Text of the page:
View Full Version : Wilbur to gimp

04-15-2013, 11:42 PM
Is there a way to import the wilbur file into gimp?

For example, i want to use wilbur to dig my lakes so i can better control my depth rather then using gimp to try and make it look right. Would there be a way to get what i see on wilbur into gimp so i can place it on my world map? I tried to save it as a png and load that but it just loaded up a black and white flat image. (I assume that's what wilbur uses to show its height and depth.)

I know i could just take a screen capture of the lake in wilbur and then copy that over but then it wouldn't be very high quality. If there is no other way, i may use that though.

04-15-2013, 11:54 PM
In Wilbur, try File>>Save As and select "PNG Texture" as the type instead of "PNG Surface". You'll get the exact image that Wilbur shows on the screen.

04-15-2013, 11:57 PM
Awesome, thanks. Do you happen to know what the ddi (or ppi in gimps case) would be for the texture?

04-15-2013, 11:58 PM
Wilbur has no concept of dpi or ppi. It is purely a number of pixels across and number of pixels high.

04-16-2013, 12:07 AM
That should work then, now i just have to figure out what all your different filters do. I dug the lake (carved out by glaciers) and ran a noise filter and i like the result. Good smoothish bottom. But there are so many other little toys to tinker with, going to spend up hours playing with it I'm sure.

04-16-2013, 12:22 PM
like the rest of us :P

04-16-2013, 01:28 PM
Is there a tutorial for wilbur that explains what everything does? I saw a couple on the main page but they don't really go into detail on what the different settings mean.

I would like to use it for doing height and depth with the oceans and the land if i can figure out how to do it. A full height map would be neat to make.

04-16-2013, 02:44 PM
Try use a image like wut i am uploading here. Make it Back and White, where reds go to white and blues to black.
Select the now black collor and add some blur (i like to use the Blur box, really easy to see the smooth in the collor borders).

I like to use Erosion (few passes) before use my preciption, it make the rivers and hills with a smooth touch.

This tuto is amazing: http://www.cartographersguild.com/attachments/mapping-challenge-archive/43488d1333086525-march-april-2012-lite-challenge-entry-csu-johnsondales-new-found-lands-ink-blots-islands-using-wilbur.pdf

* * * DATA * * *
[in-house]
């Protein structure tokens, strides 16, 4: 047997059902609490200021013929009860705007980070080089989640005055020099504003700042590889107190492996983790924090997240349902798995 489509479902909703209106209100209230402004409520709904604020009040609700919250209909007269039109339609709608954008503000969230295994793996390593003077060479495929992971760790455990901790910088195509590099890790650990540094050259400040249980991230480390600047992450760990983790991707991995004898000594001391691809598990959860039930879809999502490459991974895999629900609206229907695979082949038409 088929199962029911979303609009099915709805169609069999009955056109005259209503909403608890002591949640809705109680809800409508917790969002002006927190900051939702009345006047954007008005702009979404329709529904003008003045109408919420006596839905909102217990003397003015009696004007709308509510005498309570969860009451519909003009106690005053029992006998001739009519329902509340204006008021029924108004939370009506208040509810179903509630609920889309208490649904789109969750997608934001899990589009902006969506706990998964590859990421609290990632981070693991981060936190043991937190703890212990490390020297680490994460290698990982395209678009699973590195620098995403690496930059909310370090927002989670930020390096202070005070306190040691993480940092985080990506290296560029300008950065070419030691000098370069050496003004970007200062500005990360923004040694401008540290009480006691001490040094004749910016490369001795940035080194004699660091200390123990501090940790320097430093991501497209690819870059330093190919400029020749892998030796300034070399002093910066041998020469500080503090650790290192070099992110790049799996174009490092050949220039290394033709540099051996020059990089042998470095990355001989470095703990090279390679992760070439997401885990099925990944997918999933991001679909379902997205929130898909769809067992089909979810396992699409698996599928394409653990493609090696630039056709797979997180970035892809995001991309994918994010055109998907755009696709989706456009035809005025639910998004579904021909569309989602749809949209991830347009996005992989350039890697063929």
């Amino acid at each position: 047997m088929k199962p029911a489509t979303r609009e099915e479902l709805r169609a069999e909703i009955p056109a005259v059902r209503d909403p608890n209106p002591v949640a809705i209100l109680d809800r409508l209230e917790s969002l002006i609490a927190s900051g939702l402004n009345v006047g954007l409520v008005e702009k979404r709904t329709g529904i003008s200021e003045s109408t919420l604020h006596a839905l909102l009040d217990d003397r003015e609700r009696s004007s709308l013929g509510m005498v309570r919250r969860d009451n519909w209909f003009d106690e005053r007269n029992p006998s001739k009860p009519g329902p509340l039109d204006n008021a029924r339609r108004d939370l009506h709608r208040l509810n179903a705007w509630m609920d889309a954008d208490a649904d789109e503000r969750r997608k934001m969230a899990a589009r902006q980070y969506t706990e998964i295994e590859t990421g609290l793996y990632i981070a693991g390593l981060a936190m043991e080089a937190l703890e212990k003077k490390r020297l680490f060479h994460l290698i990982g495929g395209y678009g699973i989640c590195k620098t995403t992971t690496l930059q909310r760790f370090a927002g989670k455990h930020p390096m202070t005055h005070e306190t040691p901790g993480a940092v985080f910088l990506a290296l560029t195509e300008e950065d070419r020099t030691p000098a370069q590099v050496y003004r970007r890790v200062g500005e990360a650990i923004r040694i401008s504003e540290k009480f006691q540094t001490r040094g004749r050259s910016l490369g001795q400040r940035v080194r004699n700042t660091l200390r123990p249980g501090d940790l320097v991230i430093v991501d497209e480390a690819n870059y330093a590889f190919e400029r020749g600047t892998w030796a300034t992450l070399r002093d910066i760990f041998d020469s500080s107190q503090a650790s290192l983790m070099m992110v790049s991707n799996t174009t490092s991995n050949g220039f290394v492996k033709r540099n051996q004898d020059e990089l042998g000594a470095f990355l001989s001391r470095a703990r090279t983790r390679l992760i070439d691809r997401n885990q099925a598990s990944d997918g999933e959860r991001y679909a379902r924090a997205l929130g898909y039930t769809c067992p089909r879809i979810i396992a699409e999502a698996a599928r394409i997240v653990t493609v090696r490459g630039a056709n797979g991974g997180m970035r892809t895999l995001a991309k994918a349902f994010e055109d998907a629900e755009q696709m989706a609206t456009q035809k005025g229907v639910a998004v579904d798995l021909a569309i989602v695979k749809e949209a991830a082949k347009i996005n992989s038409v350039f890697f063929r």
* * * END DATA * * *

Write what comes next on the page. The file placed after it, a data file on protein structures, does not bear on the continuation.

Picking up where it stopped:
04-16-2013, 03:07 PM
Neat tutorial, i will have to try that on some of my islands.

Im sure it would work for the larger continent too. Just have to try it a bunch.

04-16-2013, 10:52 PM
An excellent use of that tutorial is to generate bump maps for your mountains and then paste them together in Photoshop. The islnads it generates tend to be much more reminiscent of volcanic islands than anything else (which also work fairly well for mountains ranges on larger blocks).

04-17-2013, 02:04 AM
I was looking into Fractal Terrains3 and I'm curious, is it just a more advanced version of Wilbur or is really different? I'm considering buying it but does it allow me to build my own world or is it completely random worlds? I mean would it allow me to import the world I'm making with wilbur and place mountains/lakes and what ever else where i want them?

04-17-2013, 03:02 AM
Wilbur is my development toy. FT is a Wilbur derivative that's much more focused on interaction with ProFantasy's Campaign Cartographer tool (and is intended to be easier to use than Wilbur). The attached PDF is a small list of the major differences in concept between the two pieces of software. The document is an update of a file I did a very long time ago that compared Wilbur to the original FT (not FT Pro or FT3, just the original FT circa 2002).


04-17-2013, 12:08 PM
Hmm might not need that so much. I was interested in it for the fractal type of map but CC3 might be better for what i need. Not that i understand how that program works either lol. But i think it might be good for a typical fantasy map.

Thanks for the info, Wilbur is neat, wish it was a little faster on the continental scale though. Other wise its fun for tinkering.

04-17-2013, 03:31 PM
One thing that FT3 (and Wilbur) can't do that most people need for maps is the vector drawing and labeling things. Those elements aren't the focus of those two programs, though; it's more the domain of general-purpose tools like (Photoshop, GIMP) or (Illustrator, Inkscape, CC3, Fractal Mapper).